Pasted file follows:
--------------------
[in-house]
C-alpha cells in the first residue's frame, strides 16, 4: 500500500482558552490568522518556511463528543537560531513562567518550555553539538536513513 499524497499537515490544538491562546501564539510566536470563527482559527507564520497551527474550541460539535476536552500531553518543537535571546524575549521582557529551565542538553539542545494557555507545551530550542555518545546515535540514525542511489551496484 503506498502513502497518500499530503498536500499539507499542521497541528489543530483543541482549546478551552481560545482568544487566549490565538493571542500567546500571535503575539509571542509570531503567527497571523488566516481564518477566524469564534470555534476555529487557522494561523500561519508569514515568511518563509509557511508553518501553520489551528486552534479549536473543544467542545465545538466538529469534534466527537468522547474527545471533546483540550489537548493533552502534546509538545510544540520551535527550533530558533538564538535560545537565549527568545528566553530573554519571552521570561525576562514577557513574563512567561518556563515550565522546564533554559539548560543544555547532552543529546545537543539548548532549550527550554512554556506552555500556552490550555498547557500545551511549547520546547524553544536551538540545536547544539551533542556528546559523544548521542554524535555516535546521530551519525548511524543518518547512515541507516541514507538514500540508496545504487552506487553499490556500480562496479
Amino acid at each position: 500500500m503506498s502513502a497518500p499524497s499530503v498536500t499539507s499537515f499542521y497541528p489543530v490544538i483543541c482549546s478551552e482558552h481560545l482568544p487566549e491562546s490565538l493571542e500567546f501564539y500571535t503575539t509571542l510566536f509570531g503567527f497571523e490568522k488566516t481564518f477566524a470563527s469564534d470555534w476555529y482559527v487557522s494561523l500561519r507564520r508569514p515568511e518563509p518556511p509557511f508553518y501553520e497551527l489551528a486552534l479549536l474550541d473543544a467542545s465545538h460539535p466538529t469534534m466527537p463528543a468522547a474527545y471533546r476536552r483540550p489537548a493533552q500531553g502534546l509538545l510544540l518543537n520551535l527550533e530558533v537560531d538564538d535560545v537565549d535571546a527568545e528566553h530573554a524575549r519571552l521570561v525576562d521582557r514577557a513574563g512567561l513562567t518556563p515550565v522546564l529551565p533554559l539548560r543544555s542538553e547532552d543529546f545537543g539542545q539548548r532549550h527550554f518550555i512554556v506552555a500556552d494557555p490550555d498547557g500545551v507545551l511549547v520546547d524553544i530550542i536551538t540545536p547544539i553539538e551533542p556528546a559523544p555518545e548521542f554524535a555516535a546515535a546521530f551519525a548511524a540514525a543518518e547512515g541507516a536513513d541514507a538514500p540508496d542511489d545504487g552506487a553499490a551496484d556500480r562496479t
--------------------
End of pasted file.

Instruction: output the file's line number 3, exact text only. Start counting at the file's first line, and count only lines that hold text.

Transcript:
Amino acid at each position: 500500500m503506498s502513502a497518500p499524497s499530503v498536500t499539507s499537515f499542521y497541528p489543530v490544538i483543541c482549546s478551552e482558552h481560545l482568544p487566549e491562546s490565538l493571542e500567546f501564539y500571535t503575539t509571542l510566536f509570531g503567527f497571523e490568522k488566516t481564518f477566524a470563527s469564534d470555534w476555529y482559527v487557522s494561523l500561519r507564520r508569514p515568511e518563509p518556511p509557511f508553518y501553520e497551527l489551528a486552534l479549536l474550541d473543544a467542545s465545538h460539535p466538529t469534534m466527537p463528543a468522547a474527545y471533546r476536552r483540550p489537548a493533552q500531553g502534546l509538545l510544540l518543537n520551535l527550533e530558533v537560531d538564538d535560545v537565549d535571546a527568545e528566553h530573554a524575549r519571552l521570561v525576562d521582557r514577557a513574563g512567561l513562567t518556563p515550565v522546564l529551565p533554559l539548560r543544555s542538553e547532552d543529546f545537543g539542545q539548548r532549550h527550554f518550555i512554556v506552555a500556552d494557555p490550555d498547557g500545551v507545551l511549547v520546547d524553544i530550542i536551538t540545536p547544539i553539538e551533542p556528546a559523544p555518545e548521542f554524535a555516535a546515535a546521530f551519525a548511524a540514525a543518518e547512515g541507516a536513513d541514507a538514500p540508496d542511489d545504487g552506487a553499490a551496484d556500480r562496479t